School Bonds Are Passed: Seven out of ten contests across the state saw voter approval of bonds and levies for schools.
This includes a $450 million bond for Portland Community College and a $250 million bond for the schools in Bend-La Pine.
The modernization of the college’s Rock Creek and Sylvania campuses as well as the expansion of career technical education in Washington County were among the goals of the bond, which PCC president Adrien Bennings noted and thanked voters for supporting in a statement released Tuesday night.
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Portland is still expanding and changing, and PCC is adjusting to meet those requirements, according to Bennings. “Our bond program is devoted to being a prudent steward of community resources and returning to voters and taxpayers a value that much exceeds the investment they have made in us this November,” said the largest post-secondary institution in Oregon.
Steven Cook, the superintendent of Bend-La Pine, declared on Wednesday that he would endeavor to make the community’s schools a point of pride.
In a statement emailed to OPB, Cook said, “We are grateful to our community for demonstrating their commitment to students and public education by supporting this measure, which will upgrade safety and security, modernize classrooms, and provide for crucial maintenance and preservation projects across our district.
The David Douglas schools in Multnomah County and the Forest Grove School District in Washington County will both benefit from additional bonds that were approved by voters.
In addition to protecting entrances at 11 campuses throughout the district, the $140 million David Douglas bond will fund a new “hands-on learning” building at David Douglas High School.
Voters in Umatilla County, in eastern Oregon, seem to be in favor of a $45 million bond for Umatilla schools to undergo school renovations. These renovations will include a new career technical education building at Umatilla High School, renovations at an elementary and middle school, and a new building to accommodate students in grades four through six.
The Umatilla School District projected that the present student population of 1300 would expand by 500 pupils during the ensuing ten years when putting the bond on the ballot. Concerns that Amazon wouldn’t have to finance the bond arose from the expansion, which was partly caused by Amazon facilities and home construction. According to a contract with the city, the business must contribute to the bond.
Heidi Sipe, the Umatilla superintendent, claimed that voters’ “questions and stress” were allayed by information sessions. Sipe thanked voters for their support in helping to pay for the building of a new school, but she pointed out that not all the votes had been counted yet.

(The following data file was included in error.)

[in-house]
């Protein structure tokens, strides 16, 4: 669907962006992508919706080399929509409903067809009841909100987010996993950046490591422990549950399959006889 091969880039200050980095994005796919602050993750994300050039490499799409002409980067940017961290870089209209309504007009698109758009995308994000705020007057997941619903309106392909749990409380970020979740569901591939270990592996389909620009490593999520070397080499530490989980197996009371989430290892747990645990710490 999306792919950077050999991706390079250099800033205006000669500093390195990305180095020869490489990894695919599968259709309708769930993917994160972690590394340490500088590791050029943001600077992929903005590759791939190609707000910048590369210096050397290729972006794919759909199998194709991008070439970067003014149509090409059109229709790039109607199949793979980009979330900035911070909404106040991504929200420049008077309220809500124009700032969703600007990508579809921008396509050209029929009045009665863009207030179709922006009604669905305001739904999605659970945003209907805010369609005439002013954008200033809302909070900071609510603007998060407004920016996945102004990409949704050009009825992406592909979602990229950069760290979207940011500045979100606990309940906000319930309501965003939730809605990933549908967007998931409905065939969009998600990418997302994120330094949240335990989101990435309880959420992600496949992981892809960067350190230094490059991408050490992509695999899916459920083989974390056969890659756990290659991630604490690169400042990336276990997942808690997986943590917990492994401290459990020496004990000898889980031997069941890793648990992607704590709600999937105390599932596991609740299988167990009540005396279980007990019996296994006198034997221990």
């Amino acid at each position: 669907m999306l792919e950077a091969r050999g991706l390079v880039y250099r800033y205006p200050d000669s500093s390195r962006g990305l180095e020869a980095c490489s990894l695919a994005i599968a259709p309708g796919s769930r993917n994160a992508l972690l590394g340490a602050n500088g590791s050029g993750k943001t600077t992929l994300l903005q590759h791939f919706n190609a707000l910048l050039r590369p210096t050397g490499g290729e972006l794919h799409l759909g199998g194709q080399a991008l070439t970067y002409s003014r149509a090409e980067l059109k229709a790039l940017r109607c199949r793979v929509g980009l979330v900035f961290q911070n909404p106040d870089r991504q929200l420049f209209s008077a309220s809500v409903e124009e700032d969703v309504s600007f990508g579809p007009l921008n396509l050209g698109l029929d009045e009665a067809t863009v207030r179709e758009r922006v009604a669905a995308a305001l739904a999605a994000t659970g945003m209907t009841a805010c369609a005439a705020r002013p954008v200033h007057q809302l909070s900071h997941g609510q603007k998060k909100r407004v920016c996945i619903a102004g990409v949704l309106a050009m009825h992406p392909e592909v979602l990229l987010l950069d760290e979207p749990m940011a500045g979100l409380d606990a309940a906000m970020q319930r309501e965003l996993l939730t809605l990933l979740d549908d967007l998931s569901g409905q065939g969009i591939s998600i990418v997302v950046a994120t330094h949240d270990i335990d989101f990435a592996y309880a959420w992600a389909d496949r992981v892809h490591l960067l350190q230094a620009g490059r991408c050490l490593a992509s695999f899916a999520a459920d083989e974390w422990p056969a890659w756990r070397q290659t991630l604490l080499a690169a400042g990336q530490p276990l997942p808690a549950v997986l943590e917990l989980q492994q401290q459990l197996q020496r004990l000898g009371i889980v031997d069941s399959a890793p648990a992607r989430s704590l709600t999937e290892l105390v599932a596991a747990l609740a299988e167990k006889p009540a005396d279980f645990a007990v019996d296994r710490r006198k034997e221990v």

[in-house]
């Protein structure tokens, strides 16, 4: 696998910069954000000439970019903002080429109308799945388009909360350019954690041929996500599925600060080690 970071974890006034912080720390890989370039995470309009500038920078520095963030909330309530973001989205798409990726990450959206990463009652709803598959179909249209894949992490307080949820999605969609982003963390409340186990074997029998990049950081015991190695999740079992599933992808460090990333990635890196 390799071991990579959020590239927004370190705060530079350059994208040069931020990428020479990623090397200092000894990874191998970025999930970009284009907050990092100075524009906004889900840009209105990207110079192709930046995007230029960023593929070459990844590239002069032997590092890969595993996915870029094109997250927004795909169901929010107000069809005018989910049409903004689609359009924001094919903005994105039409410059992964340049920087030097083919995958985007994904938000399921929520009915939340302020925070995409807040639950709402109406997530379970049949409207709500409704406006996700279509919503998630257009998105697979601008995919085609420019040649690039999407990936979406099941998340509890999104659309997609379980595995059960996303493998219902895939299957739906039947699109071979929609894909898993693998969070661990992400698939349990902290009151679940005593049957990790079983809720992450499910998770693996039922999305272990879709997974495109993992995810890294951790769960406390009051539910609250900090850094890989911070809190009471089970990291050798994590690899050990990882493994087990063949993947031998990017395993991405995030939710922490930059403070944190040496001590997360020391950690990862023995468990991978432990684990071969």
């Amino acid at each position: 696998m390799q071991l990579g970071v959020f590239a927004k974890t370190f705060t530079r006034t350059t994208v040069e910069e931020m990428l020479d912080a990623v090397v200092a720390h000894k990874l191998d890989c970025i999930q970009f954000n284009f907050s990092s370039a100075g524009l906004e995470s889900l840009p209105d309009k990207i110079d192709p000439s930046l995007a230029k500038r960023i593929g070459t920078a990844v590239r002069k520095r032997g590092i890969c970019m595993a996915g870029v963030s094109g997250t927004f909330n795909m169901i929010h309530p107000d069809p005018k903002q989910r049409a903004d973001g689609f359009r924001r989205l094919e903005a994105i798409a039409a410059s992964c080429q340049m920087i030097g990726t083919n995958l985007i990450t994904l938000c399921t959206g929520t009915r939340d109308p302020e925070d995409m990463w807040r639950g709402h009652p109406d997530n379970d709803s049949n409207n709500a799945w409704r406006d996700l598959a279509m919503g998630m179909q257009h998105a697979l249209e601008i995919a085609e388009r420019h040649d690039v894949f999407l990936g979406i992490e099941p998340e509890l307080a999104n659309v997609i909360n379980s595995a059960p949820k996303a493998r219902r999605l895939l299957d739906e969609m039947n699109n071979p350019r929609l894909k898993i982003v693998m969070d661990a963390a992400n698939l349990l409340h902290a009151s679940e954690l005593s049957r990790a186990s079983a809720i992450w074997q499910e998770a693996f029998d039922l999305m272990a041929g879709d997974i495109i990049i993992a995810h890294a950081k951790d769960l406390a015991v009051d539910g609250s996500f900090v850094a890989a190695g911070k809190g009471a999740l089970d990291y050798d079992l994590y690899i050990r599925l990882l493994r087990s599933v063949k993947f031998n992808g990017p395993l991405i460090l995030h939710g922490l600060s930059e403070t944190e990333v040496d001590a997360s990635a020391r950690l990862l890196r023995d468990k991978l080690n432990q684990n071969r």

Since 2006, we have worked to get this school built on South Hill, so I’m grateful for the chance, said Sipe.
Three out of the ten school-related ballot questions in Oregon look to have failed, including the bonds for the Sheridan School District and the Rogue River School District in Jackson County.
Patrick Lee, the superintendent at Rogue River, claimed that community surveys were the source of the proposed repairs included in the $4 million bond package. The district would have gotten a $4 million matching grant from the state if the bond had been approved. Lee was taken aback when 57% of Jackson County voters rejected the bond, resulting in its failure.
According to Lee, “We believed that would be a very alluring package to our voters.” I’m not sure if the economy or the climate changed significantly, or if there were other variables we weren’t aware of.
The Parkrose School District in eastern Multnomah County’s teacher funding levy likewise seems to be failing. It would have covered the costs of 22 teachers and teaching assistants.
Voters were asked to adopt the tax because the school system anticipated a $3.2 million budget shortfall in the upcoming academic year. Unofficial data show that almost 55% of voters opposed the proposal.
At least two of the three failed initiatives may have been motivated by worries about tax increases. The bond would result in an increase of 8 cents per $1000 of assessed property value in Rogue River.
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District representatives stated that the proposition “may cause property taxes to increase by more than three percent” in the Parkrose explanatory statement that was submitted ahead of the election.
The state’s School Capital Improvement Matching Program was supposed to provide subsidies totaling at least $4 million for each of the district bonds, including the unsuccessful Sheridan and Rogue River initiatives. Those award dollars will be used to compensate other school districts for the failed bonds.
Lee admitted that he was unsure of what would happen next but that he planned to meet with the board to discuss what went wrong.
“Should we repack it? Do we try it one more? There are numerous needs in our district, and if we can repeat the process, there is a rare potential to receive the matching award, he added.
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